The buying habits of Indian consumers differ according to regional preferences (geography), religion, cultural and socio-economic conditions. Not that these conditions don’t apply to other countries, but, in India, consumer ‘idiosyncrasies’ which determine buying behaviour have been embedded over thousands of years. Successful Indian marketers have accepted this diversity, taken the trouble to understand the sentiments (not just the habits) of Indian consumers, found ways to reach out to them, and persuade them to buy the brands which they will benefit from.

However, this is one-half of the story. Indian marketers lack in the left-brained structured approach to marketing which is the domain of Western marketers. Indian marketers come up short in terms of building systems and procedures; in conducting the enormous amounts of research that are needed to understand consumers and markets; in terms of the analytics that go with this research; and in terms of building marketing and communication models which have launched so many successful brands in the West. There is much that Indian marketers can learn from their Western adversaries.

Maybe it’s time India and the West shared their marketing intelligence.

25 September 2006

Indian marketers understand ethnic behaviour better than others

Ethnic, multicultural, mainstream or whatever term marketers wish to use to describe their consumers, it’s foolish not to accept the fact that we share this planet with others. These ‘others’, like us, belong to various races, religions, cultures and social groups. They speak various languages. They practise various rituals and customs. They come from various economic backgrounds. Like us, they consume products and services – directly from nature or manufactured for them. They pay for these products and services like everybody else on this planet.

Because we have diverse backgrounds and lifestyles, our needs and wants are different from those around us. Our consumption patterns may also be different from those around us. Yet, together, we make up ‘the market’ for a multitude of products and services – and create demand in the marketplace. Marketers need to assess this demand for various products and services, produce them, brand them, sell them to consumers who can afford to pay for them, and make a profit for themselves.

The genius lies in accepting this fact or phenomenon – and finding ways to offer the right product/service (usually as a brand) to the consumer. Consumers will buy this product/service, consume it and, therefore, express their demand for it. However, not all consumers will buy/consume all products and services offered to them. Nor will they accept the form or format or formulation or price in which the marketer chooses to offer the product/service. That’s because consumers belong to different races, religions, cultures, economic backgrounds… and they have different needs and wants.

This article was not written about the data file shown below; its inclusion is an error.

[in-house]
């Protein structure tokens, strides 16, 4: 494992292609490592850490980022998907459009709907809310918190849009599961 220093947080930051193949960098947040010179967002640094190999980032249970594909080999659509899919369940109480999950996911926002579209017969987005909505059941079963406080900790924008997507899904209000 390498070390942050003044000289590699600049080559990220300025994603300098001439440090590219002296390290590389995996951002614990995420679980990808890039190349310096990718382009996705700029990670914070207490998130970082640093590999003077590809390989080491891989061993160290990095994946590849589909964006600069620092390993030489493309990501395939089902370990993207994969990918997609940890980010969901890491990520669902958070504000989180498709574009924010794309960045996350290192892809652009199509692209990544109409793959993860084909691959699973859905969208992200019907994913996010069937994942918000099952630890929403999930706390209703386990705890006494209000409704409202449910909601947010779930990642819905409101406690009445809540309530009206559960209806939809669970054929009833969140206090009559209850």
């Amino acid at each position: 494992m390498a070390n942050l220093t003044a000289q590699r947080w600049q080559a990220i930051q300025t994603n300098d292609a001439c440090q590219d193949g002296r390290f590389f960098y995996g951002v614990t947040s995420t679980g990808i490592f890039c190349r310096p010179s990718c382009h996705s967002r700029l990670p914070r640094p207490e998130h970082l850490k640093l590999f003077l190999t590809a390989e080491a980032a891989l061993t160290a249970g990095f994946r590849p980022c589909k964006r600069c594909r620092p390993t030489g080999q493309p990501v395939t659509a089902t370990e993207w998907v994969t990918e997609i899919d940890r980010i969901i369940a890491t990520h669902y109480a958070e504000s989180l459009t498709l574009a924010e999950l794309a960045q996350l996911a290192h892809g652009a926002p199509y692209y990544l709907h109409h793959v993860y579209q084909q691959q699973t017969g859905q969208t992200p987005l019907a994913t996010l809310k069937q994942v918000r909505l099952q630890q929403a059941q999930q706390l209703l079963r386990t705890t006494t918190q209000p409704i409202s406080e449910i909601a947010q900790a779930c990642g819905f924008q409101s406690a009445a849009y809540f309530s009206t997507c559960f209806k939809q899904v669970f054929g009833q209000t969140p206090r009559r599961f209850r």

Indian marketers understand this well – perhaps better than their colleagues from other parts of the world. That’s because Indian marketers operate in a marketplace with over a billion people from diverse races, religions, socio-cultural and economic backgrounds.

Indian consumers speak in 20-odd languages and over 200 dialects. Close to 1,000 newspapers and magazines are published in India, and over 200 TV and radio channels address this billion-strong media-consuming population. All of them, presenting news and entertainment, and persuading these billion consumers to buy a plethora of brands they are pushing to sell. Added to this is a 5,000-year-old history, with matching heritage and lifestyle, making up one of the world’s largest markets of multitudinously-diverse consumers. Virtually every one of India’s 35 states and union territories is a melting-pot of (unique) ethnic behaviour.

I doubt if marketers from other countries possess such expertise.

23 September 2006

The coloured nature of the future American consumer

Much to my dismay, Americans are rather fond of the word ‘ethnic’ (I prefer ‘multicultural’), using it to demarcate the white Americans of European origin – defined as the mainstream population – from ‘the rest’. ‘The rest’, as you can guess, is ‘ethnic’ – people of non-white race, culture and skin-colour. This, of course, has cultural, socio-economic as well as political ramifications; but, for the sake of this post, I’ll stick to the marketing point of view.

From the marketing point of view (which includes demographics and consumption patterns), ‘the rest’ of the American population is made up of African-Americans, Hispanics and Asian-Americans. Even Native Americans (the original ‘Red’ Indians) don’t have enough purchasing power or command over the marketplace to make a difference to the American economy – and be counted.

This means, American marketing has primarily had an Anglo bias. Marketing strategies and communication campaigns, historically, have been targeted to the white American audience, and white Americans were by far the dominant consumers in the marketplace. Consumers of ethnic origin were ignored because of their lack of purchasing power.

It’s been some 40 years now that advertising targeted specifically to African-Americans have appeared in the mass media; with the Hispanics coming into focus in the mid-80’s, and the Asian-Americans more recently, probably from the beginning of the new millennium. Today, American marketers are clearly aware of the growing power of ethnic consumers – coming from ‘the rest’ of the population – and responding to the need of the hour with targeted marketing efforts.